In addition to optimizing part design for manufacture, engineers must define how the part will be produced within the printers’ build chamber. Factors such as the part’s orientation relative to the build plate, the design of support material, and the alignment of critical features to the machine’s most accurate print plane all contribute to production efficiency and quality.
Once printing has concluded, parts may need to undergo additional processes before post-production for a number of reasons. If support material was used, it will need to be removed. Certain features may need to be drilled to increase the accuracy of the final product. Secondary steps may also be time-sensitive. In all cases, these processes must be standardized.
6. Quality assurance
Optimizing post-processing further helps to ensure part accuracy and achieve the desired aesthetic qualities. Similar parameters should be established for how supports are removed, how surfaces are finished, and how any cosmetic detailing, such as hot stamping or plating, is applied. Finally, the methods used to measure, validate, and qualify parts — a practice known as metrology — must be consistent.
Optimizing additive production processes for critical variables
After identifying the variables involved in a given production job, the next step for product teams is to design a process that allows for effective variable management. Process calibration will require trial and error, but a significant advantage of additive manufacturing processes is that they are iterative, allowing for rapid updates to digital designs without the need for expensive and time-consuming tooling changes.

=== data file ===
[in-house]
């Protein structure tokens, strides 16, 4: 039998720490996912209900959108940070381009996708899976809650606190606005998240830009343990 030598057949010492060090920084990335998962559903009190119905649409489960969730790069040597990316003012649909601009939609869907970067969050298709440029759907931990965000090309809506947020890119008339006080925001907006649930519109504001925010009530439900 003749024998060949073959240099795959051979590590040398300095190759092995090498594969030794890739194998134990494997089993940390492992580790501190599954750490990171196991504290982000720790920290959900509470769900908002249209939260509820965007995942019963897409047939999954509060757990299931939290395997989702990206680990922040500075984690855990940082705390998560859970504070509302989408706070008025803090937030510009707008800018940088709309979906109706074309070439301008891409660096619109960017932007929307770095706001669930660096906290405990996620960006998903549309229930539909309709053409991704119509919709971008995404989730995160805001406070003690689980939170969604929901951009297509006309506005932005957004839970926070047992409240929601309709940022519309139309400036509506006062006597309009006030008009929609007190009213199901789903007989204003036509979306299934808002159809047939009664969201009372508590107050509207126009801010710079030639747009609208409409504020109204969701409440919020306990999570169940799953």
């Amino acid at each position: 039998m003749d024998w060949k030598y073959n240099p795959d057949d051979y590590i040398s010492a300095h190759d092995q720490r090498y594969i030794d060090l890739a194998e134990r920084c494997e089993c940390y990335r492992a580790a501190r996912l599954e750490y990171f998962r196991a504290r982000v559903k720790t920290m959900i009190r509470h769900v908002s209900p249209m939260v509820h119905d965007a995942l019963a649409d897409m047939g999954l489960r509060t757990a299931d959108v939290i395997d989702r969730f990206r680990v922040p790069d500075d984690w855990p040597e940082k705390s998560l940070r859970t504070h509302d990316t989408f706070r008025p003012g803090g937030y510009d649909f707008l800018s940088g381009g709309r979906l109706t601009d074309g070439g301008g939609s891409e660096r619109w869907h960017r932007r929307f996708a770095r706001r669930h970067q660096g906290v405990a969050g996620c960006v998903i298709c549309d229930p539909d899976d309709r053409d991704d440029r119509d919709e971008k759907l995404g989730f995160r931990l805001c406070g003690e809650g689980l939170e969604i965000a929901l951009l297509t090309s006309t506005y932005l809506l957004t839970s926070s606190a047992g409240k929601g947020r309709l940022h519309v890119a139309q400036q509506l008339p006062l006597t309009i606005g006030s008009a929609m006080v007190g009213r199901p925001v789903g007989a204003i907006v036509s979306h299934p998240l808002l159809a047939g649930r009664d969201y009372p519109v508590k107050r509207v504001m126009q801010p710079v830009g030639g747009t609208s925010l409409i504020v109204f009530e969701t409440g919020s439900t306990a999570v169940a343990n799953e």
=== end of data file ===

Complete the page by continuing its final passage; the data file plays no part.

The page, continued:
Optimizing additive production processes for accuracy and precision should generally involve the following steps:
- Collect extensive data sets based on the process control variables
- Run statistical and correlation analyses of the data sets to establish dependence between variables and inputs
- Based on variable dependencies, perform targeted designs of experiments (DOEs) to illuminate the principal causes of inconsistencies or deviations
- Alter the production process to achieve greater accuracy and precision
This cycle should be repeated until the process reliably produces high-quality parts with desired characteristics and dimensional tolerances. However, testing should be conducted on an ongoing basis to guarantee that the process is consistent and effective.
Discover consistent on-demand manufacturing
Process controls are critical to ensuring that production methods remain efficient and consistent, and developments in additive manufacturing process control technologies have been both rapid and significant. The increased incorporation of IoT sensors and machine learning algorithms into 3D printer systems is enabling product teams to create parts with greater precision and speed. Further, groundbreaking new technologies like simulation analysis, experimental design, and control system industrialization have the potential to streamline and refine the additive manufacturing sector.
SyBridge is a forward-thinking, on-demand manufacturing platform offering a range of production technologies ranging from additive manufacturing and injection molding to urethane casting and CNC machining services. We specialize not only in refining part design for maximum efficiency and quality, but also in helping our customers find the right production process — or combination of processes — to get the job done on time and at competitive rates. Contact our team today to get started.